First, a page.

When our now grown son and daughter were in high school, they used to kiddingly refer to me as “Band Overlord.” They were both band kids (trumpet and bassoon, respectively), and I was the extremely enthusiastic president of our public high school’s band booster organization. With our fellow band parents, my husband and I made countless trips as chaperones for marching band contests and concert competitions, including two multi-day adventures with 150 teenagers via bus caravan from Kentucky to Florida and back. And of course we were in the thick of countless fundraisers, year after year. Band Fruit Weekend was a much anticipated annual event, and there was always a case of peanut M&M’s in the back of my minivan, each bag of candy representing another dollar toward new uniforms, new music, new instruments.
Apart from band, there were the hours we spent with the school’s academic team, the meetings with teachers on school conference days and in between–and the list went on and on. Our fluency in parent-teacher-ese began with our kids’ years in pre-school when we knew every teacher and every teacher knew us as a regulars in the building and exuberant supporters of all school activities, and of course as constant advocates for our son and daughter.
Our engaged parent role models included my own parents who, likewise, knew well and were well known by all of my teachers and coaches throughout my public school career. They were always volunteering to help out with an activity (sometimes to my outward chagrin, but truly to my delight), and were there literally cheering me on in every endeavor, academic and extra-curricular.
…All of which floated through my brain as I read recently about what are being called new “parent trigger” laws, which generally make it possible for parents to have input into actual school management. In some states, such as California, such laws allow a simple majority of parents to demand a new set of administrators for a failing school. (http://www.nytimes.com/2011/09/18/opinion/sunday/new-school-trigger-laws-take-parent-engagement-to-a-new-level.html?_r=1&hp) In CTL’s home state of Kentucky, the education reform pioneered in the early 1990’s included a provision still in force that requires parent representatives to be part of the site-based council that makes certain policy and other decisions for every public school.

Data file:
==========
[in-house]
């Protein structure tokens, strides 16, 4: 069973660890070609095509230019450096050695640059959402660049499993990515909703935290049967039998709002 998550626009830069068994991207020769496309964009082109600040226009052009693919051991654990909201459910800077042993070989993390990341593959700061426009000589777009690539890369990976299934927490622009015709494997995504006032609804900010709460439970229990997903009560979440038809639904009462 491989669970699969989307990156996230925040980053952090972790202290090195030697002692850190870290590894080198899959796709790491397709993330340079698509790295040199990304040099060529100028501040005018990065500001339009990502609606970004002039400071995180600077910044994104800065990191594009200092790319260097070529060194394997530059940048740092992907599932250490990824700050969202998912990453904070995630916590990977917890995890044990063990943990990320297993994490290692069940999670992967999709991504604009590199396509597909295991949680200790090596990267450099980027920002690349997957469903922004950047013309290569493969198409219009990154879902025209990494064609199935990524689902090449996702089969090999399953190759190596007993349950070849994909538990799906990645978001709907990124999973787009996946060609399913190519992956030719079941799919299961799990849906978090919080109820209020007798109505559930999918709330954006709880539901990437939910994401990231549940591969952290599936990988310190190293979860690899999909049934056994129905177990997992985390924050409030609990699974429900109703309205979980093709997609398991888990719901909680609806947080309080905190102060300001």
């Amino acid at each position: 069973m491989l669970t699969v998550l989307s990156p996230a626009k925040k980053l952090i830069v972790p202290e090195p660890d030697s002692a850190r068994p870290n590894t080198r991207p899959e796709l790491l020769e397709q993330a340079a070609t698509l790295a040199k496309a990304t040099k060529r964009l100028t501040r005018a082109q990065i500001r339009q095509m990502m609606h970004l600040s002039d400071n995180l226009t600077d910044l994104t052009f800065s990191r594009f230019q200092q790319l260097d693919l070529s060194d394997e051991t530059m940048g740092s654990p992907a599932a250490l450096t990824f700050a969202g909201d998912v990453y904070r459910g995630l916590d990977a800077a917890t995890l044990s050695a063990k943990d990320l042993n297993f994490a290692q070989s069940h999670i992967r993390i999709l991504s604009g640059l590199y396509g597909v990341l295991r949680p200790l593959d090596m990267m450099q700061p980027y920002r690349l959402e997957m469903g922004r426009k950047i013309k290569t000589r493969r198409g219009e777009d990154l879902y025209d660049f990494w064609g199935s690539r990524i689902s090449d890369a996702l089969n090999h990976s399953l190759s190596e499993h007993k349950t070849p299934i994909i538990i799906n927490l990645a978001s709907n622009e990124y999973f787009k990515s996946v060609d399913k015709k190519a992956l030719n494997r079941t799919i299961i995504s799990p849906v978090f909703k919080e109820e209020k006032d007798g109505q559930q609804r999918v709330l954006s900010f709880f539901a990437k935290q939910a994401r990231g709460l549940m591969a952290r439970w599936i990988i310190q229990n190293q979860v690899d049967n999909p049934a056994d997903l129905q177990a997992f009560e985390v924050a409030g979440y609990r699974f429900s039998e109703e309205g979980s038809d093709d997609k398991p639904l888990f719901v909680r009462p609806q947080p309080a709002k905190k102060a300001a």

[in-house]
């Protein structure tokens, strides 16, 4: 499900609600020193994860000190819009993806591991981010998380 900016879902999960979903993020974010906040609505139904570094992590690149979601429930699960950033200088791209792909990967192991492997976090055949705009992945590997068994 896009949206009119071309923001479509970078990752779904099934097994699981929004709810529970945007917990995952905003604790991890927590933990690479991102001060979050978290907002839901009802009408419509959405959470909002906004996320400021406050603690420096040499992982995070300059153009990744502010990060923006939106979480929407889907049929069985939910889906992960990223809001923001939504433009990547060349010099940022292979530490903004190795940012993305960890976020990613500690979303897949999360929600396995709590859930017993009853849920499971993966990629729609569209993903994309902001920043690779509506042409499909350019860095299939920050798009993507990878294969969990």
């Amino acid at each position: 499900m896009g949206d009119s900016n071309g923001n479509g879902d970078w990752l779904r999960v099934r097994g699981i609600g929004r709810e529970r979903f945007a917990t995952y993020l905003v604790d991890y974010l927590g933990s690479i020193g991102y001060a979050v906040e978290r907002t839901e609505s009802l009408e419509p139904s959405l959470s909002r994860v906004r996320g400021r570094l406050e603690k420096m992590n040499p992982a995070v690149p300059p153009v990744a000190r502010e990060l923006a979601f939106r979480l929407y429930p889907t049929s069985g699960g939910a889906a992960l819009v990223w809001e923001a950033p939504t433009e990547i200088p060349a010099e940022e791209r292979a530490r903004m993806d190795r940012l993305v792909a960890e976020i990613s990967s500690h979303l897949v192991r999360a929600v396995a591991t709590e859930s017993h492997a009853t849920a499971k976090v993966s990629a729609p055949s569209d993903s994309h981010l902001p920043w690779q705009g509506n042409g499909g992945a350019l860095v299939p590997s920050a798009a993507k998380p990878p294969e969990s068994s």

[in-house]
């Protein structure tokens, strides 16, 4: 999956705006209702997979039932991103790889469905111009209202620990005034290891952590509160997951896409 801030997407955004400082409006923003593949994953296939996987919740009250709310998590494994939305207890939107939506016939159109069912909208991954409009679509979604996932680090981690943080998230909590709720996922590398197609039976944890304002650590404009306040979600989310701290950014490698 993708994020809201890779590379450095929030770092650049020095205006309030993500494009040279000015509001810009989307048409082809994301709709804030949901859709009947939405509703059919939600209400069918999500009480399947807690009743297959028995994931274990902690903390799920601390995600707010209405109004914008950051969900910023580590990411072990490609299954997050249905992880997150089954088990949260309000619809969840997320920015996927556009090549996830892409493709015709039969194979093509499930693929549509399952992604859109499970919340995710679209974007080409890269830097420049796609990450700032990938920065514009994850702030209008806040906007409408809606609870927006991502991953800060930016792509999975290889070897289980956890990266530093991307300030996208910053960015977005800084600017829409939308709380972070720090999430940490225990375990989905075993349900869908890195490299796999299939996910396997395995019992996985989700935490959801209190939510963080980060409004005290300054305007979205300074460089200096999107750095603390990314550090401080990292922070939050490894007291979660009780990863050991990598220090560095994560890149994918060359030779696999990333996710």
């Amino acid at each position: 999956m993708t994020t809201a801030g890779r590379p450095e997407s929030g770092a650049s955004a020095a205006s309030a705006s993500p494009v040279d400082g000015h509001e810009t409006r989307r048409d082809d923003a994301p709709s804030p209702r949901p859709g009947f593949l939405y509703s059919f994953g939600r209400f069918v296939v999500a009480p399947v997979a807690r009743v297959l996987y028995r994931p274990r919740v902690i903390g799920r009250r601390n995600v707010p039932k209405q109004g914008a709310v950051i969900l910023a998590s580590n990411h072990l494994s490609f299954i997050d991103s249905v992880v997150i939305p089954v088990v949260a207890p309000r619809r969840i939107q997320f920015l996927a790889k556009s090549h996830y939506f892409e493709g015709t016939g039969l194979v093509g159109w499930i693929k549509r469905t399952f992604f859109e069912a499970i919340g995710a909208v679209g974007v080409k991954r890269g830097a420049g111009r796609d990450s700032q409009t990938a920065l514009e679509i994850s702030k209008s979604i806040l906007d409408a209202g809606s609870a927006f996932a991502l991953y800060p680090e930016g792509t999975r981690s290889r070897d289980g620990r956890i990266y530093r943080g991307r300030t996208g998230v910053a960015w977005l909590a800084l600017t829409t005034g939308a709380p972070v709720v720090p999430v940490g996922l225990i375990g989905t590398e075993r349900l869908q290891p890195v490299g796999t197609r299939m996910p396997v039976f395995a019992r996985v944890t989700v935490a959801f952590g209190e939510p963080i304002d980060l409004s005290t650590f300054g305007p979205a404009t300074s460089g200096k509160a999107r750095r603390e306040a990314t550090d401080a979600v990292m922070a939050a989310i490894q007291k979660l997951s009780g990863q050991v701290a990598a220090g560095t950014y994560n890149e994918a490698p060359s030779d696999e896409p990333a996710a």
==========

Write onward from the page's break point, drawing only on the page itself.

Everyone agrees that parent engagement in schools benefits both schools and individual students. But it’s also clear that knowing and communicating regularly with a child’s teachers, supporting a child’s academic and school activities, and even helping to manage school functions that fall outside the academic realm are all rather different from having direct input into the day-to-day management of a school. Education is a complex business, as has been discovered to the dismay of some savvy professionals who thought that expertise in the business world was immediately transferable to the complexities of running a school–until they actually tried running a school, accountable to students, teachers, administrators and the tax-paying public at large.
Should parents have the opportunity to be directly involved in school management? What are the advantages to parents and to schools of such engagement–and what are the potential pitfalls? If parents are going to be so engaged, should some preliminary introduction–professional learning or professional development–be required? What form might such adult learning take to be both instructive and practical for interested parents? What has your experience been with such involvement–either as a parent or as an educator who works with parents? Please share your thoughts, and in a subsequent post, we’ll consider the broader implications.